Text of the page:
What are Irish people like? In this entire section on Irish customs I am bringing you my view on this question as a blow in who has been living here for a long time.
On this particular page I will talk about some peculiarities you are going to notice pretty quickly when visiting Ireland. Some 'first impressions' on the Irish.
If you are familiar with Ireland, I invite you to leave a Facebook comment at the bottom of this page. Do you agree or disagree? What were your first impressions?
So, now we are going to step off the plane. And the next thing you are going to see is...
Irish people smile a lot.
That is one of the first Irish customs you will notice when getting off the plane.
Wherever you go, you will be met by smiles. Walk down the
street anywhere in Ireland, even in anonymous Dublin, and you will see
In Ireland, if you ask a stranger for directions, you
will get a friendly and helpful reply along with a smile. When I came here
first, I was truly blown away by the amount of smiles everywhere. In
contrast, in Germany people tend to be closed and indifferent in public at best
or angry at worst. If you smiled at them, it would not be returned.
Two young ladies chatting and smiling on their shopping trip on an ordinary Galway Saturday.
Since then, I have learned that there are many different
types of smiles. Not everyone smiles because they feel happy or light
hearted. A lot of smiling here is about ‘keeping the best side out’.
Keeping the best side out is very important, people want others to think well
In the Irish culture, smiling can be about many different
things. For example it can be about not wanting to show what is
really going on inside, such as fear or maybe anger. A smile by an unhelpful
shop assistant can mean: ‘I am not helping you, but I am smiling so that you
won’t question me.'
Or how about this smile: ‘Don’t come any closer, I am prepared to give this much, but no more.’ And another one yet: ‘I want you to like me.’ or ‘Please don’t be angry with me.’ Hm, food for thought for the newcomer or visitor...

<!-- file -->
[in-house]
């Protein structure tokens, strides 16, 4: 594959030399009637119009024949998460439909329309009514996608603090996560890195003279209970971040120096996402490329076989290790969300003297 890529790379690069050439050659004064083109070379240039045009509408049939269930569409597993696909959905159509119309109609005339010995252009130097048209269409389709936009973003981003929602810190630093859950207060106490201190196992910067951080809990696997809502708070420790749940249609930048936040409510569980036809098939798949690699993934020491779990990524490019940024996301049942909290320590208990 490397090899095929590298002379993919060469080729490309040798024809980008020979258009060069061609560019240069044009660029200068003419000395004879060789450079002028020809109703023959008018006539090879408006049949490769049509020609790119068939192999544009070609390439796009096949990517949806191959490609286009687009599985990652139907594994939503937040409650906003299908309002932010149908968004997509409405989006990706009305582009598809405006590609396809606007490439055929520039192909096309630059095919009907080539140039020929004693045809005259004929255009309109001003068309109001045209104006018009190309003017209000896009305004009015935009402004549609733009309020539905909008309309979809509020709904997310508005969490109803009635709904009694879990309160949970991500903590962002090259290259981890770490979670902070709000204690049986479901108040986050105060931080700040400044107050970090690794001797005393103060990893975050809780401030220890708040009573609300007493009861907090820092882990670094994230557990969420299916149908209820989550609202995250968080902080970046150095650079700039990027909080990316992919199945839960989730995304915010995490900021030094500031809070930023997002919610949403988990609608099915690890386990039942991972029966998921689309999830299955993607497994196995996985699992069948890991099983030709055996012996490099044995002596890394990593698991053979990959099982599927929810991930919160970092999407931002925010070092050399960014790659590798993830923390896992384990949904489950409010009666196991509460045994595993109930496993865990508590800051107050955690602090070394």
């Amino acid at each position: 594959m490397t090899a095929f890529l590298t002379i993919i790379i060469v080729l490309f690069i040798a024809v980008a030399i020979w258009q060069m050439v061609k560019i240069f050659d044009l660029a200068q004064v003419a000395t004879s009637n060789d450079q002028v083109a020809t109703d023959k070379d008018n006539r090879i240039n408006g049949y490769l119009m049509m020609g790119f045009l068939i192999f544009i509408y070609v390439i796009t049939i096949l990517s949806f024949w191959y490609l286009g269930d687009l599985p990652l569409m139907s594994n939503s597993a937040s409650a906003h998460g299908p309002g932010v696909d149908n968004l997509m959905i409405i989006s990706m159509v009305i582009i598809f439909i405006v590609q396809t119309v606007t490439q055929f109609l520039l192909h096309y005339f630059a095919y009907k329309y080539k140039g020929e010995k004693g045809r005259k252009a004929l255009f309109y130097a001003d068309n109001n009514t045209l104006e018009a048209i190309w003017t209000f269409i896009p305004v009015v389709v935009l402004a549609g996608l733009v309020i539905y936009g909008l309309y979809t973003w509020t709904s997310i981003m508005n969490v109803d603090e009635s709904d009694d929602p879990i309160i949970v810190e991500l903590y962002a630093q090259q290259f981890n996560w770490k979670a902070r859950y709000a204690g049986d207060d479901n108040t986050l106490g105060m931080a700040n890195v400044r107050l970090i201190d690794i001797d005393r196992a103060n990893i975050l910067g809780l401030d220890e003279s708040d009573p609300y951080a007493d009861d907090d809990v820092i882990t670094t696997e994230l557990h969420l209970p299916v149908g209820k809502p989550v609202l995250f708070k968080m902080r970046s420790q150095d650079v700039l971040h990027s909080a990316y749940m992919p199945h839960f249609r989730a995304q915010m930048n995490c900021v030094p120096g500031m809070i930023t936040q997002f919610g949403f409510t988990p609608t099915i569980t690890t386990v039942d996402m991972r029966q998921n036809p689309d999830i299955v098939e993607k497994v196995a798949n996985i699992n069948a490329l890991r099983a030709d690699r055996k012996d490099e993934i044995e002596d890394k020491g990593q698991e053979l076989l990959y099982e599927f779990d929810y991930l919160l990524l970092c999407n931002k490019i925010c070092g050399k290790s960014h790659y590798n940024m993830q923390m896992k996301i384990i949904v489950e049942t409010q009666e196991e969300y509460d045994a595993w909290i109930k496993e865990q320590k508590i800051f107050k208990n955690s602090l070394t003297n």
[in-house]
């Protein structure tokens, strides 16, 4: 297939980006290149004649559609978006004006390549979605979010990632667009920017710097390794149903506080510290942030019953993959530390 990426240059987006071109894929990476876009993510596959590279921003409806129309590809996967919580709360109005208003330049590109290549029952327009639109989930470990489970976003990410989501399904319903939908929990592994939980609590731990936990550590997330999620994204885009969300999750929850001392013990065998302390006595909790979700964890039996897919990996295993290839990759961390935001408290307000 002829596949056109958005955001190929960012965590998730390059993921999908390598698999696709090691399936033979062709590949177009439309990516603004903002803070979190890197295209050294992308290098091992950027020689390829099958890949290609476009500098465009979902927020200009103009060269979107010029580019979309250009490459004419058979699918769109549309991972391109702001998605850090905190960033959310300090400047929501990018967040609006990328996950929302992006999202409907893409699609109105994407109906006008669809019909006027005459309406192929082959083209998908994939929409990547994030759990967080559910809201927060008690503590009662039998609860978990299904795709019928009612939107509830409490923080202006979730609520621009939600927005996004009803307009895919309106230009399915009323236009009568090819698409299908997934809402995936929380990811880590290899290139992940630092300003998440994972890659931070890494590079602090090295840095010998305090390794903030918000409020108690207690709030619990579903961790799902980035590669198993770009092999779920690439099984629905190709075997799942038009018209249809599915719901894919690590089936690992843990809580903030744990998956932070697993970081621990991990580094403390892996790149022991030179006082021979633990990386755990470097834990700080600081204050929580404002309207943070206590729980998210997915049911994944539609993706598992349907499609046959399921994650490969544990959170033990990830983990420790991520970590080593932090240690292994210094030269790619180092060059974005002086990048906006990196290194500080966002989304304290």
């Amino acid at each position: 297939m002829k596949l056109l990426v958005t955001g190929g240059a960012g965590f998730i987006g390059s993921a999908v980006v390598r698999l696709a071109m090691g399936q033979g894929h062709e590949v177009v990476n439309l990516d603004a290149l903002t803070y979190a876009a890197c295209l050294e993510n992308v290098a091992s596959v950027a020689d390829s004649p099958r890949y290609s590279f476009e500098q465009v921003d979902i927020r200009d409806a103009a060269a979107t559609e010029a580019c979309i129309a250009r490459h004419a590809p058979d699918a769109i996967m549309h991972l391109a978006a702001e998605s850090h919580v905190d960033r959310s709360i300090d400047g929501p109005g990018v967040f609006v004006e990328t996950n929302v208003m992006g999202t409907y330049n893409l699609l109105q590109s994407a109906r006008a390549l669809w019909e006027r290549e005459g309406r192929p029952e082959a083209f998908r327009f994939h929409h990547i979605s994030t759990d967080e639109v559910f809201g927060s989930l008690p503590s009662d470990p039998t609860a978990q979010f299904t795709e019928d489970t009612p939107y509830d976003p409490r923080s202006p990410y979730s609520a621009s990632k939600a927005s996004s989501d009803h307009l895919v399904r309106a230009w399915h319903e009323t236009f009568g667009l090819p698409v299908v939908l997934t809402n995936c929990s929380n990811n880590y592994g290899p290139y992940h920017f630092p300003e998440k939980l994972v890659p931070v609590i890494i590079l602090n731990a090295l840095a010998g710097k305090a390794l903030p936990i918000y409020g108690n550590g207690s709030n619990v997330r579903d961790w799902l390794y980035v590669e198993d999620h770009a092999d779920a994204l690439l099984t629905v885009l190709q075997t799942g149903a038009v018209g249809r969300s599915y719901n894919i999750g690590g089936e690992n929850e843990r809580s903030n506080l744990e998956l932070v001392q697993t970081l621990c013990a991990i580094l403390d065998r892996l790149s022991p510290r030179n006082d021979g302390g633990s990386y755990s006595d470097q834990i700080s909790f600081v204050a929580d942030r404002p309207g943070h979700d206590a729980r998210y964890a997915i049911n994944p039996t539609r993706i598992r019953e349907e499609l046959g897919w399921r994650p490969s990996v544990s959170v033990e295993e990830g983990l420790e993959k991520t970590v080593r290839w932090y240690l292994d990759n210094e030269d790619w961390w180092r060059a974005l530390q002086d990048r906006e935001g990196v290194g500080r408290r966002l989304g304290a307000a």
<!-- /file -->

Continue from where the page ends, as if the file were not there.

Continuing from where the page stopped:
But even with all that in mind I must say I still enjoy the predominantly friendly atmosphere here. People everywhere have their 'stuff', their unhappiness, their suffering and so on. To keep smiling is just another way of dealing with it. Smiling your way through life is one of the most immediately noticeable Irish customs.
Buying drinks in Galway. Irish people love to invite others and settle the bill.
Something you will often experience in Ireland is that someone will insist on inviting you, for example for lunch. I am not talking about a dating situation here.I am talking about friends, maybe acquaintances or even perfect strangers that you have just met. Irish people are notoriously generous, often beyond their means.
And, honestly, I have never experienced an unpleasant
scenario around this, you get invited no strings attached, simply
perhaps because Irish people want you to have a nice memory of them.
There is a famous scene from the Irish sit com Father Ted
that you might have seen. The gang from Craggy Island are on a visit to the
mainland, where Mrs. Doyle is meeting Mrs. Dineen for tea in a coffee shop. At
the end of their pleasant chat the two ladies start to argue over who is
going to pay the bill. It’s not that they want the other one to pay, oh no.
Each middle aged lady wants to invite her friend! It ends up
being a physical fight, and Mrs. Doyle is arrested. So, arguing over who
will get to pay the bill is a THING here. It can be like a game, and if you
wish, and want to be the one to pay the bill, you can get in on it.
Oh, how strange it is at first when you hear the word sorry
all around you. Sorry, sorry, sorry.
Wherever you go, men, women, and children all apologizing.
No other culture does this, apologising countless times a day. It is a
uniquely Irish thing.
The waitress will apologise because what you are looking for
is not on the menu. Odd, you think, because of course she has no control over
what gets served and what doesn’t.
The doctor will apologise because there is a queue in the
waiting room. On the bus, people will squeeze past you muttering the magic
As you are still wondering if they are indeed apologising
for taking up space, you suddenly hear it coming out of your own mouth, sorry,
as your phone is ringing and you are apologising for the noise. Oh no, it’s
Just why does everyone here say sorry so much?
Find out some secrets to starting a
conversation with an Irish person.
Find out how to continue that
Find out how Irish people interact.
Find out about the concepts of privacy and
personal space in Ireland.
Find out some secrets to social interaction in Ireland when
you are out and
Find out about Irish people and their family values.
For one thing, he says, Irish people want to avoid
conflict. They value the relationship over being right, so in a potential
conflict situation, they are likely to back down and say the magic word-sorry.
It is an island after all, a small country, and you do need to get on with
Secondly, he says, there is the old Catholic guilt thing.
Growing up, he says, we were always led to believe that we are somehow
incomplete, or not quite right. Irish people therefore are very quick to blame
themselves. They apologise for their existence- sort of thing.
And the only thing I am going to add to that is to say that
'Sorry' often mean 'Excuse Me'. It is not always an actual
apology, but can be calling the other persons' attention to the situation.
Saying 'sorry' is considered polite.
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Regards, Colm and Susanna
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